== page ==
Hierarchical structures (Figure 1.10, b, c, c, g)...

Hierarchical structures (Figure 1.10, b, c, c, g)

They represent the decomposition of the system in space. All components (vertices, nodes) and links (arcs,

node connections) exist in these structures simultaneously (not spaced in time). Such structures can have not two (as for simplicity is shown in Figures 1.10, b and c), but a greater number of levels of decomposition (structuring). Structures in which each element of the lower level is subordinated to one node (one vertex) of the superior (and this is true for all levels of the hierarchy) is called tree structures of type "tree", structures on which the tree order relation is performed, hierarchical structures with strong strong links (see Figure 1.10, b).

Fig. 1.10

Structures in which the lower-level element can be subordinated to two or more nodes (vertices) of the superior is called hierarchical structures with " weak connections (see Figure 1.10, in ).

The hierarchical structures shown in Fig. 1.10, b and in, correspond to the matrix structures in Fig. 1.10, r and b. Relationships that look like weak connections between the two levels in Fig. 1.10, c, are similar to the ratios in the matrix formed from the components of these two levels in Fig. 1.10, b. And the + in Fig. 1.10, d means there is a connection between the elements of the system in Fig. 1.10, c, and the - the absence of such communication.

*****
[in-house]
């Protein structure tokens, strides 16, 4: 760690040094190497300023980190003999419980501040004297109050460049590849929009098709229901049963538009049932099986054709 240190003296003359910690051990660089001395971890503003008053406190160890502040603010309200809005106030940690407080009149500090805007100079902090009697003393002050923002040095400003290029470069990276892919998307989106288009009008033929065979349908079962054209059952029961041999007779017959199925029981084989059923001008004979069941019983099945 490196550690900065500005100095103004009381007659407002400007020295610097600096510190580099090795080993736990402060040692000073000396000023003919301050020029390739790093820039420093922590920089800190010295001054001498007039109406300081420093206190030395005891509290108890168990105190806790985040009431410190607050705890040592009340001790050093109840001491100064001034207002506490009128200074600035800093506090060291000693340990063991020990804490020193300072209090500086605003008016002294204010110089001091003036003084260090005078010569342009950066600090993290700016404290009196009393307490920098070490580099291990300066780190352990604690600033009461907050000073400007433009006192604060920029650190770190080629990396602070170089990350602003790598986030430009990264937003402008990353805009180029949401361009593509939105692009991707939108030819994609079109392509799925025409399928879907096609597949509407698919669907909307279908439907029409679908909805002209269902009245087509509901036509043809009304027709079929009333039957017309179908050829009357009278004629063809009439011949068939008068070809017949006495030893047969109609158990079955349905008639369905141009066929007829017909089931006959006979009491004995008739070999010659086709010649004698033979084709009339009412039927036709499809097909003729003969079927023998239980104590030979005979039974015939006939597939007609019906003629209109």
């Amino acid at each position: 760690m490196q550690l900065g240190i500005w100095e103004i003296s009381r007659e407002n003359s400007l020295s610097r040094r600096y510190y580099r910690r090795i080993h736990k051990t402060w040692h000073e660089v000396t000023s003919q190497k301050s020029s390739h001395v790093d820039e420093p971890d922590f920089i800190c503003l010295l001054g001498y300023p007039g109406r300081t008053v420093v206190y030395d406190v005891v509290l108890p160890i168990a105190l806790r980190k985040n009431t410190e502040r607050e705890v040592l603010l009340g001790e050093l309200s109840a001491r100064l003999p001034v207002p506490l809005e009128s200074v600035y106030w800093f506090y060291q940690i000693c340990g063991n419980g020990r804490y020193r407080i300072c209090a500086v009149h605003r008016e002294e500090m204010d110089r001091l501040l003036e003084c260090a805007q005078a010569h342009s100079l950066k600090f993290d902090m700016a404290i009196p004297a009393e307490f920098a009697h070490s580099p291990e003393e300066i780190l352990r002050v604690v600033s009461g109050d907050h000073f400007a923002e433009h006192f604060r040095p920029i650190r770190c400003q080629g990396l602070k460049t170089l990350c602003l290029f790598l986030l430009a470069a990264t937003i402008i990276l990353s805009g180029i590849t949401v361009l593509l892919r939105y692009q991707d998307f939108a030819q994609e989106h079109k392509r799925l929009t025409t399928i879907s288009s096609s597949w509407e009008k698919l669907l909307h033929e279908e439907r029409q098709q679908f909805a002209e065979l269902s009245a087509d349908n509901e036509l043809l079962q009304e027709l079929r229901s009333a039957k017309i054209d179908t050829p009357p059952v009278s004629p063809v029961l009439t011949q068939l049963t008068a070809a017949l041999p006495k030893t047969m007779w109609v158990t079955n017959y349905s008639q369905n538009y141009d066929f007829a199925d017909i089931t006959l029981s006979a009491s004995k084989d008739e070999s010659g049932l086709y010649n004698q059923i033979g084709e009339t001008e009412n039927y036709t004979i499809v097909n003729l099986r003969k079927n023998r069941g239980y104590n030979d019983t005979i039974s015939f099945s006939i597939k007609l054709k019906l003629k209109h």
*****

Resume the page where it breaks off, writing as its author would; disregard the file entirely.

Tree-like hierarchical structures with the help of which they represent the constructions of complex technical products and complexes, the structure of classifiers and dictionaries, goals and functions (see Chapter 5), the production and organizational structures of enterprises (see Chapter 8) are most widespread.

Hierarchies with weak relationships are used in cases where goals are formulated too close to ideal aspirations and not enough funds for their implementation, to represent some types of organizational structures (see, for example, linear functional structures in Chapter 8, vertical links in the governance structure of the state in rice 1.18).

In general, the term hierarchy (from Greek ιεραρχία) is broader, it means "subordination, the order of subordination of inferior in rank and rank of persons higher, arose as the name of the service ladder in religion", is widely used to characterize the relationship in the apparatus of government, the army, etc., then the concept of hierarchy was extended to any order of objects agreed upon by subordination.

Therefore, in principle in hierarchical structures, it is only important to single out the levels of subordination, and between the levels and between components within a level, in principle, there can be any relationships. In accordance with this, there are structures that use the hierarchical principle, but which have specific features, and they should be distinguished especially.

In particular, T. Saati [72] considers the following types of hierarchies: dominant (similar to an inverted tree with a base at the top); hollarchy (dominant hierarchies with feedback) and Chinese box, or modular hierarchies. The latter grow in size from the simplest components (internal boxes) to all larger aggregates (external boxes). In biology, there are hierarchies in which the new upper levels appear sequentially in the evolutionary process.

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